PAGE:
I don’t believe every agent has that approach, and I know some agents don’t even read the letters, their assistants do. But I’m winging it on this one. If the whole letter was ‘written by the character’ I’d understand the caution, but I think limiting it to the blurb element is acceptible.

          We can only try. Thing is, because they only reply using standard forms of rejection I won’t know if they hate the sample chapters or hate the letter. Maybe one will get so irate they’ll spill the beans.

          Liked by 1 person

  2. I’m with Rupert on this one. Try it once and see what happens. It’s tricky when you’re querying in character. Some agents don’t have time to fool around and will toss it without answering. You’ll have to query the right agent. I gotta tell ya, though, it’s an absolutely brilliant idea, Chris! Best of luck! 🙂

    Liked by 1 person

    • I wouldn’t word the whole query in character, but the query letter should include the book’s blurb, which I thought would sound different presented ‘in person.’

      I’m in no position to be choosy trying to get an agent, but if one can’t see the irony in this approach I don’t think they’d be the right agent for me.

      But I do need to check the agents and find the ones who might be the most receptive to this kind of approach.

      Liked by 1 person

  3. Definitely worth a try, if only with one or 2 agents. And I agree with Jane Dougherty — focus on the positive. You might consider removing the bit about “contradictory niceties” in one of the early paragraphs and changing the second-to-last one so it sounds less complaining. Good luck!

    Liked by 1 person

  4. For what it’s worth, I found it interesting; so far as practical usage, however, I think it depends on the agent in question. It might fly at a smaller house or one focused on more unique projects… And ultimately, I think that an agent who appreciates the humor and style of this letter is one who will be more inclined to work better and harder with you.

    Liked by 1 person

    • I’m sure there wil lbe some who are ‘rubbed up the wrong way’ by this approach. Hopefully they’ll understand what I’m trying to do and that the irony isn’t lost on them. (ie It really isn’t me making the comment about ‘contradictory niceties;’ that really is the character’s style.)

      But I’ve overestimated people’s intelligence before! Certainly if an agent does get it, we’ll get on like a house on fire. Assuming they like the rest of the novel of course.

      Thanks for commenting.

      Liked by 1 person

  5. No, I think you’re closer to the rabbit hole than you think. Much of what I’ve learned about interviews, applications, and the whole “getting employed” process is how to stand out and get people’s attention, even if you don’t make yourself look perfect, because it’s not about being the “perfect candidate” — it’s about getting noticed. And to do that you have to be creative and assertive.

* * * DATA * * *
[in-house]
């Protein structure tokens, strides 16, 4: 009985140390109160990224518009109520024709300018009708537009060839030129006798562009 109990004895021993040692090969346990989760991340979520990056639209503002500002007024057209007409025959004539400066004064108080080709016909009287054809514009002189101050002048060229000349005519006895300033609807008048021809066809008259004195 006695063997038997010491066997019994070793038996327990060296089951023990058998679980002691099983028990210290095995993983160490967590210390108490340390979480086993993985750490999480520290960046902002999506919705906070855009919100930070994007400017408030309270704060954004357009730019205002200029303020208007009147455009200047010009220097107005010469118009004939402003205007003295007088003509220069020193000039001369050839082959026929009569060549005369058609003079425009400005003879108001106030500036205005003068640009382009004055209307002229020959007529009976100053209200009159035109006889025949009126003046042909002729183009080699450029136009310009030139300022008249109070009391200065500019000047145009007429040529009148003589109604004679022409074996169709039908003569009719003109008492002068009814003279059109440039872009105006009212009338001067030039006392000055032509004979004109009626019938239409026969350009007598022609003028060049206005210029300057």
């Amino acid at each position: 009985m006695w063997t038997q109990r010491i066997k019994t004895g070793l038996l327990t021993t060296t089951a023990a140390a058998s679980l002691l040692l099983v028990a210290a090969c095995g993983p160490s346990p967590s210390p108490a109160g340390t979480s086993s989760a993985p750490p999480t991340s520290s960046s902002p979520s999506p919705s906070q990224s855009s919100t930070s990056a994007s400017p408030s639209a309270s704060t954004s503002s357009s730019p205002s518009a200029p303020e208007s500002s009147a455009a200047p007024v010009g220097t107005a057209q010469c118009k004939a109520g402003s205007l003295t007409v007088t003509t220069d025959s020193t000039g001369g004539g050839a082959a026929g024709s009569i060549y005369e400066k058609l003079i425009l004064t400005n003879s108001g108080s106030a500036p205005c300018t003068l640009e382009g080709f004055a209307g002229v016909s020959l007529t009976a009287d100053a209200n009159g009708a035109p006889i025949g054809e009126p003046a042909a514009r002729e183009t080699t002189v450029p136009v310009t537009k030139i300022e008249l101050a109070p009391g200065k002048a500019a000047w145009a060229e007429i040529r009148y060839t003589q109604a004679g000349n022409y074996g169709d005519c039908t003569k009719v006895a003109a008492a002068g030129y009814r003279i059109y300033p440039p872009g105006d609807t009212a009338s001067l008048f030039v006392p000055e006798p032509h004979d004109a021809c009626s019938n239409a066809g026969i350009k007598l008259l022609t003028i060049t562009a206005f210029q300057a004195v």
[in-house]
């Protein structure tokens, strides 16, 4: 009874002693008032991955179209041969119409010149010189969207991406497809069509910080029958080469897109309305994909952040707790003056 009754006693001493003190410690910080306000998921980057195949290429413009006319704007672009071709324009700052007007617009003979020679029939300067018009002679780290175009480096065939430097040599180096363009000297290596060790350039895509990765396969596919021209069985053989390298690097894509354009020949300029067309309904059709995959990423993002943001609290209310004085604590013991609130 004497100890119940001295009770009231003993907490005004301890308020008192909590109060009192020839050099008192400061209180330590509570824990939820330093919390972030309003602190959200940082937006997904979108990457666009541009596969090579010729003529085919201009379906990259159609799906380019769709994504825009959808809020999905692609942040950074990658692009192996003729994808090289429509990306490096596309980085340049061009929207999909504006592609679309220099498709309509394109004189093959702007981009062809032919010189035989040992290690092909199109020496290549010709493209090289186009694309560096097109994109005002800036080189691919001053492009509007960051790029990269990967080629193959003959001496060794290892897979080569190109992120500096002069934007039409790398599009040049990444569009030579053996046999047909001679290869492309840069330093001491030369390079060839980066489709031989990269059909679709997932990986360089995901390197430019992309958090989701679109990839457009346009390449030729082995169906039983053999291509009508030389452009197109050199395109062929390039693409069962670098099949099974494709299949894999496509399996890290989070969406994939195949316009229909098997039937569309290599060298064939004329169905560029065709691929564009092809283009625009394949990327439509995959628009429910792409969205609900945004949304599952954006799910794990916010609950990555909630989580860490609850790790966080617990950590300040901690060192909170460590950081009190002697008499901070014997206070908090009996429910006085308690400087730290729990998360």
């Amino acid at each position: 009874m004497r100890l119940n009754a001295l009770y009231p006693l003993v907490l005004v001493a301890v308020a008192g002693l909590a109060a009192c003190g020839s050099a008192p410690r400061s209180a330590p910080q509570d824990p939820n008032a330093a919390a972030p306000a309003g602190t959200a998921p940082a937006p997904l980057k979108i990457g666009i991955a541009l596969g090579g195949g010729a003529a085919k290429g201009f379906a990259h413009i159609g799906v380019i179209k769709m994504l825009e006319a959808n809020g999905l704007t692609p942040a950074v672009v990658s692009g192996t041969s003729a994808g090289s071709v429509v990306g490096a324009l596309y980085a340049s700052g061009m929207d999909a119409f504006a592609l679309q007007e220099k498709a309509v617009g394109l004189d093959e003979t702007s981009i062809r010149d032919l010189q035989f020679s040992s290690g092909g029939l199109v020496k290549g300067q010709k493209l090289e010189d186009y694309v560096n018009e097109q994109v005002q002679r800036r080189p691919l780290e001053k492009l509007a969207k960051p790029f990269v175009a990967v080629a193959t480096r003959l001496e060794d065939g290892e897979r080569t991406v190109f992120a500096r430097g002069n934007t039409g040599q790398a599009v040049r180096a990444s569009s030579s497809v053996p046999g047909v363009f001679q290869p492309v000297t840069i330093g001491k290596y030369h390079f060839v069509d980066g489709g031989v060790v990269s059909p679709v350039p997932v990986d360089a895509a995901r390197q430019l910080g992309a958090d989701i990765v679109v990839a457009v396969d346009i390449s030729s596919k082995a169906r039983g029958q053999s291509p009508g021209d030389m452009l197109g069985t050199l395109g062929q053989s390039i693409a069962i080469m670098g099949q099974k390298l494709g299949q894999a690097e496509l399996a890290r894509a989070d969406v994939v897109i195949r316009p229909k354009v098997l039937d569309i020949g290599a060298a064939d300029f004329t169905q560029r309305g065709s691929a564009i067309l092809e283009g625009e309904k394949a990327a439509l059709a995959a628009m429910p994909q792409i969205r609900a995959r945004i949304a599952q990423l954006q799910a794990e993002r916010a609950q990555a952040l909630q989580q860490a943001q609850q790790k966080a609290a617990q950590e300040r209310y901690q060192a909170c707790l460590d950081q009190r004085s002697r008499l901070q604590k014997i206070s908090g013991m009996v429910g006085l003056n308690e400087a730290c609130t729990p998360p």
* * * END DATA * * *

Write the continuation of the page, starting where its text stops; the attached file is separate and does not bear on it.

Short of knowing people in the business (i.e. connections), I would explore this alternate route and see where this takes you. Certainly can’t hurt. I’m not terribly familiar with the publishing business, but to me this seems like an efficient way of selling your story and yourself at the same time. Plus, it’s funny and *memorable* to be addressed by a fictional character.

    Think outside the box, I say. There are lots of smart, talented people out there who don’t know how to stand out from the crowd. Why not go against the grain?

    Liked by 1 person

    • A rejection is a rejection, whatever the initial query letter is like, so I can’t lose anything by giving it a try. My approach is in response to the many contradictions that are out there masquerading as advice. But as you say, getting noticed is the whole point. Some use the term ‘discoverability.’

      I think it conveys the tone of the novel, and presents the ‘blurb’ that is expected in a query. I probably need to make my own presence felt a little more in order to make the character stand out more. In fact, there’s a correlation with your reply in the comments on your own blog about film makers and their messages: style over substance. In a query letter that might just work!

      Thanks for the comment.

      Like

  6. I wish I had some sure fire advice to give, Chris, but as I am the writer with what must be the lowest response rate to queries in the business, if I did have, I’d have already acted upon it and got an agent. Agents, I believe, aren’t looking for originality. Nor do they want to read more than a couple of sentences. They like a short, snappy hook. More a TV advert than a book blurb. If you do use this idea, and it might work, I’d make it shorter, and cut out the negative stuff at the end. Smile at her. Don’t say who won’t like it or how crap you are at writing query letters. Positive thinking. Pretend you’re an American. If it works will you write one for me please?

    Liked by 1 person

    • If it works, I’ll definitely write one for you. In fact I might write a How To… book and milk it for all it’s worth.

      I’ve also tried everything over the course of ten years. This is the only approach I haven’t tried. I’ll have another look at the negative elements.

      Liked by 1 person

  7. It’s better than: ‘my name is [name] my job is [a job] I have been writing for [X] years and I enjoy [a predictable hobby] this story is [good but I’m shit at marketing so please forgive my lacklustre summary] please employ me’.

    Try it with at least one agent and see what happens. If you’re only approaching one agent then try it anyway. G’luck!

    Liked by 1 person